TRADE POLICY REVIEW: ROMANIA
28 and 30 November 2005

Concluding remarks by the Chairperson


See also:
> Press release: Continued liberalization should improve efficiency and competitiveness


1. This third Trade Policy Review of Romania has allowed us to improve our understanding of the developments in its trade and related policies since its previous Review in 1999, and of the challenges that lie ahead. Our dialogue has been thorough and comprehensive, stimulated by the participation of the Minister delegate for Trade, Mr. Iuliu Winkler, and his delegation. Our thanks are also due to our discussant, Ambassador Manzoor Ahmad, for his insightful contribution to our discussions, and to the Members who have contributed to the success of this review.

2. Members welcomed Romania's positive overall economic performance during the last few years, with high GDP growth, and falling unemployment, inflation and fiscal deficit. They noticed that the ongoing reforms are contributing to the establishment of a competitive market economy, and encouraged Romania to continue its structural reforms, so as to address governance problems and improve its business environment. The reforms, together with increased investment in infrastructure and in human capital, would help to further stabilize the economy, with a particular attention to the external current account.

3. Members noted Romania's commitment to the multilateral trading system. Some Members indicated that integration into the EC, planned for 2007, constitutes Romania's paramount objective; its trade is increasingly made under bilateral and regional agreements and its trade regime is progressively aligned on the EC's. Some Members remarked that Romania's trade would gain from further tariff reforms that should, inter alia, reduce the margins between applied and bound MFN rates, mainly on agricultural products. They praised Romania's wide-ranging 2004-25 strategy to restructure agriculture, but called attention to the insulation of the sector from competition as a result of its limited coverage by Romania's preferential trade agreements.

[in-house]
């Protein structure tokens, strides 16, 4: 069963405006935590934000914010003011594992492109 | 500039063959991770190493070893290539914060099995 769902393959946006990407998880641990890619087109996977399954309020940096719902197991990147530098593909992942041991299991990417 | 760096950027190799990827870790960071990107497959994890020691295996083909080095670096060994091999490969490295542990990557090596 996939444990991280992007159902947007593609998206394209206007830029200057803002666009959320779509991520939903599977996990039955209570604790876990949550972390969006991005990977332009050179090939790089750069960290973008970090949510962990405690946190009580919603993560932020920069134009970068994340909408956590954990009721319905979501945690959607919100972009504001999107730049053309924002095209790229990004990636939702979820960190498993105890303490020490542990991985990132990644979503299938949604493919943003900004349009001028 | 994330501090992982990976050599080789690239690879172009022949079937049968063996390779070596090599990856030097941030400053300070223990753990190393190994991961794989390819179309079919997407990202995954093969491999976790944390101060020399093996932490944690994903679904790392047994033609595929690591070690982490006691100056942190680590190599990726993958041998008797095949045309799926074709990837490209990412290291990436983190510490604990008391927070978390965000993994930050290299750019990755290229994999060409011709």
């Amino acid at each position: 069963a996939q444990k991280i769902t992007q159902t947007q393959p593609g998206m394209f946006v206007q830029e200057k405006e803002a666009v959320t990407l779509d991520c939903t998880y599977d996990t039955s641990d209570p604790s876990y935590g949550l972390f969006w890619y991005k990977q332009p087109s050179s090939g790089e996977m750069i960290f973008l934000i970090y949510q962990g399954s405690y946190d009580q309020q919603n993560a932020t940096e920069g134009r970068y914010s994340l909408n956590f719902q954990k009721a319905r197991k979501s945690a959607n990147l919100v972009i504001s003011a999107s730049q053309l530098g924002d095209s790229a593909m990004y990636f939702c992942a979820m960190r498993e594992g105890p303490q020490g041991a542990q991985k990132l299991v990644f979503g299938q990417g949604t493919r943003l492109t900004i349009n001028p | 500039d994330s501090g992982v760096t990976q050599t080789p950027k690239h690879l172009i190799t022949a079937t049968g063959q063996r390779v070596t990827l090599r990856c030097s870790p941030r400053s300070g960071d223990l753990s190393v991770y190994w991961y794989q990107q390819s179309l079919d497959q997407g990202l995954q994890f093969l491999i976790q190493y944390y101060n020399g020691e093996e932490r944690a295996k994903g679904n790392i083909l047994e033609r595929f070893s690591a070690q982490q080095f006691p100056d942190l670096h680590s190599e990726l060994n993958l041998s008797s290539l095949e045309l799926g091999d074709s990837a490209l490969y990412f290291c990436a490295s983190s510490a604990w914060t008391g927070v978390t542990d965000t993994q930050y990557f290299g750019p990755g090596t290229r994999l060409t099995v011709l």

4. Members also commended Romania for the steps being taken to address inefficiencies in mining, energy, and manufacturing, including the enactment of new laws and privatization to reduce State involvement in the economy. Members noted that further liberalization of services may improve the efficiency of Romania's economy and the competitiveness of its exports, especially by reducing costs related to financial services, telecommunications, and transport.

5. Members sought clarification on other issues, notably: customs procedures; internal taxation; import and export licensing; contingency trade remedies; standards and SPS measures; export and investment incentives; public procurement; and protection of intellectual property rights.

6. Members expressed their appreciation for the responses to their questions as provided by the Romanian delegation.

7. In conclusion, Members value Romania's efforts to improve its economic environment. I encourage Romania to continue improving its multilateral commitments, both on goods and services, with a view to providing its trade regime with greater predictability and credibility. Trading partners can help by ensuring that their markets are fully open to Romania's exports.